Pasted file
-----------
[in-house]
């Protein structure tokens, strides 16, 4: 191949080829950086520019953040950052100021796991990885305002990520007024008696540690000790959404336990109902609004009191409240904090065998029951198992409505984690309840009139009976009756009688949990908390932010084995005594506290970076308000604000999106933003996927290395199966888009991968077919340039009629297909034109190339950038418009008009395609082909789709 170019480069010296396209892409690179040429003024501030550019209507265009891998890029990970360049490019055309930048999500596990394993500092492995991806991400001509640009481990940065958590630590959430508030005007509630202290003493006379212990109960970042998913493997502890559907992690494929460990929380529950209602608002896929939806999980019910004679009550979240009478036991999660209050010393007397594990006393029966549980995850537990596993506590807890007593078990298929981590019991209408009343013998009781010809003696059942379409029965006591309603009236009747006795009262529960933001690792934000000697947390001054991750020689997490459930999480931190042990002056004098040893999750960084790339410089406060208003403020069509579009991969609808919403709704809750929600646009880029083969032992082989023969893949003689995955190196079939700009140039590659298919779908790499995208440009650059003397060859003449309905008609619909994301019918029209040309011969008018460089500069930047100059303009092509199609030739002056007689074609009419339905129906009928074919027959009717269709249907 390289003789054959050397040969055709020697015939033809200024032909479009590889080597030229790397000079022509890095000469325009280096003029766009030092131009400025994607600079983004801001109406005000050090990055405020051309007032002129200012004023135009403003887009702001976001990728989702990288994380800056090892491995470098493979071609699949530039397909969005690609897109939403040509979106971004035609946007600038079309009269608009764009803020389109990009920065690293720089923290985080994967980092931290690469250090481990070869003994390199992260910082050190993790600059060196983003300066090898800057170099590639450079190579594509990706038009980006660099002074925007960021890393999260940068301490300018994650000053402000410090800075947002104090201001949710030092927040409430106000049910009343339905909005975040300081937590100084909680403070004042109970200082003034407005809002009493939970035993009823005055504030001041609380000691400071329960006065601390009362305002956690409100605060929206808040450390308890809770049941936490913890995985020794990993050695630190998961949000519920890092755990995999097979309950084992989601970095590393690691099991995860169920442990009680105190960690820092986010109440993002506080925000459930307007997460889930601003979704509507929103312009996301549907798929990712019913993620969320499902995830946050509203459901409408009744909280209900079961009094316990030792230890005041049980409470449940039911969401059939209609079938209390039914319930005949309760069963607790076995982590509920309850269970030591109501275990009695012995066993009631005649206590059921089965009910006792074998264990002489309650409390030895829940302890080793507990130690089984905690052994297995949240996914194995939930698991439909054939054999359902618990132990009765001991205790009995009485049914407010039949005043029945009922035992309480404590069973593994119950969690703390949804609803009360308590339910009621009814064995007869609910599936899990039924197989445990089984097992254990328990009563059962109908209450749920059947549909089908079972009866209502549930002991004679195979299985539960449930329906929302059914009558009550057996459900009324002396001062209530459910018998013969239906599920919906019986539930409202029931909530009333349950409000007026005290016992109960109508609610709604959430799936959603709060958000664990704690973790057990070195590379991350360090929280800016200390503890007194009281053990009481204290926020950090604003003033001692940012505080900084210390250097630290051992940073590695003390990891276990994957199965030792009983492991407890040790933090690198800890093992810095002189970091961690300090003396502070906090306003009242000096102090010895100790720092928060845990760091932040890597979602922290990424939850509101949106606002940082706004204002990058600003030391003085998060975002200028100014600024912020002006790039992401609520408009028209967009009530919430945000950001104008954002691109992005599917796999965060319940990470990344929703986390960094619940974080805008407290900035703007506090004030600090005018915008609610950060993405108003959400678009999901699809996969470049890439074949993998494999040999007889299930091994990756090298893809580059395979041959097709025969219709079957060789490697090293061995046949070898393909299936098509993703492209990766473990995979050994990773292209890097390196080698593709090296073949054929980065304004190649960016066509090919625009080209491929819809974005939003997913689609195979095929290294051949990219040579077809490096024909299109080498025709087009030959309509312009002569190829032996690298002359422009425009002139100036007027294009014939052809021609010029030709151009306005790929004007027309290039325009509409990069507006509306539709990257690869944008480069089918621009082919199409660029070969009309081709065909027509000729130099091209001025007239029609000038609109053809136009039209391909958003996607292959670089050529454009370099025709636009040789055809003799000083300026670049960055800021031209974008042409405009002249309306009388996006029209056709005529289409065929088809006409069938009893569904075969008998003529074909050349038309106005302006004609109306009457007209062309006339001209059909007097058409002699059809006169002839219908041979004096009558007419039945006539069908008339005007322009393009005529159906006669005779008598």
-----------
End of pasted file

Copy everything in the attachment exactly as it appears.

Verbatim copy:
[in-house]
């Protein structure tokens, strides 16, 4: 191949080829950086520019953040950052100021796991990885305002990520007024008696540690000790959404336990109902609004009191409240904090065998029951198992409505984690309840009139009976009756009688949990908390932010084995005594506290970076308000604000999106933003996927290395199966888009991968077919340039009629297909034109190339950038418009008009395609082909789709 170019480069010296396209892409690179040429003024501030550019209507265009891998890029990970360049490019055309930048999500596990394993500092492995991806991400001509640009481990940065958590630590959430508030005007509630202290003493006379212990109960970042998913493997502890559907992690494929460990929380529950209602608002896929939806999980019910004679009550979240009478036991999660209050010393007397594990006393029966549980995850537990596993506590807890007593078990298929981590019991209408009343013998009781010809003696059942379409029965006591309603009236009747006795009262529960933001690792934000000697947390001054991750020689997490459930999480931190042990002056004098040893999750960084790339410089406060208003403020069509579009991969609808919403709704809750929600646009880029083969032992082989023969893949003689995955190196079939700009140039590659298919779908790499995208440009650059003397060859003449309905008609619909994301019918029209040309011969008018460089500069930047100059303009092509199609030739002056007689074609009419339905129906009928074919027959009717269709249907 390289003789054959050397040969055709020697015939033809200024032909479009590889080597030229790397000079022509890095000469325009280096003029766009030092131009400025994607600079983004801001109406005000050090990055405020051309007032002129200012004023135009403003887009702001976001990728989702990288994380800056090892491995470098493979071609699949530039397909969005690609897109939403040509979106971004035609946007600038079309009269608009764009803020389109990009920065690293720089923290985080994967980092931290690469250090481990070869003994390199992260910082050190993790600059060196983003300066090898800057170099590639450079190579594509990706038009980006660099002074925007960021890393999260940068301490300018994650000053402000410090800075947002104090201001949710030092927040409430106000049910009343339905909005975040300081937590100084909680403070004042109970200082003034407005809002009493939970035993009823005055504030001041609380000691400071329960006065601390009362305002956690409100605060929206808040450390308890809770049941936490913890995985020794990993050695630190998961949000519920890092755990995999097979309950084992989601970095590393690691099991995860169920442990009680105190960690820092986010109440993002506080925000459930307007997460889930601003979704509507929103312009996301549907798929990712019913993620969320499902995830946050509203459901409408009744909280209900079961009094316990030792230890005041049980409470449940039911969401059939209609079938209390039914319930005949309760069963607790076995982590509920309850269970030591109501275990009695012995066993009631005649206590059921089965009910006792074998264990002489309650409390030895829940302890080793507990130690089984905690052994297995949240996914194995939930698991439909054939054999359902618990132990009765001991205790009995009485049914407010039949005043029945009922035992309480404590069973593994119950969690703390949804609803009360308590339910009621009814064995007869609910599936899990039924197989445990089984097992254990328990009563059962109908209450749920059947549909089908079972009866209502549930002991004679195979299985539960449930329906929302059914009558009550057996459900009324002396001062209530459910018998013969239906599920919906019986539930409202029931909530009333349950409000007026005290016992109960109508609610709604959430799936959603709060958000664990704690973790057990070195590379991350360090929280800016200390503890007194009281053990009481204290926020950090604003003033001692940012505080900084210390250097630290051992940073590695003390990891276990994957199965030792009983492991407890040790933090690198800890093992810095002189970091961690300090003396502070906090306003009242000096102090010895100790720092928060845990760091932040890597979602922290990424939850509101949106606002940082706004204002990058600003030391003085998060975002200028100014600024912020002006790039992401609520408009028209967009009530919430945000950001104008954002691109992005599917796999965060319940990470990344929703986390960094619940974080805008407290900035703007506090004030600090005018915008609610950060993405108003959400678009999901699809996969470049890439074949993998494999040999007889299930091994990756090298893809580059395979041959097709025969219709079957060789490697090293061995046949070898393909299936098509993703492209990766473990995979050994990773292209890097390196080698593709090296073949054929980065304004190649960016066509090919625009080209491929819809974005939003997913689609195979095929290294051949990219040579077809490096024909299109080498025709087009030959309509312009002569190829032996690298002359422009425009002139100036007027294009014939052809021609010029030709151009306005790929004007027309290039325009509409990069507006509306539709990257690869944008480069089918621009082919199409660029070969009309081709065909027509000729130099091209001025007239029609000038609109053809136009039209391909958003996607292959670089050529454009370099025709636009040789055809003799000083300026670049960055800021031209974008042409405009002249309306009388996006029209056709005529289409065929088809006409069938009893569904075969008998003529074909050349038309106005302006004609109306009457007209062309006339001209059909007097058409002699059809006169002839219908041979004096009558007419039945006539069908008339005007322009393009005529159906006669005779008598």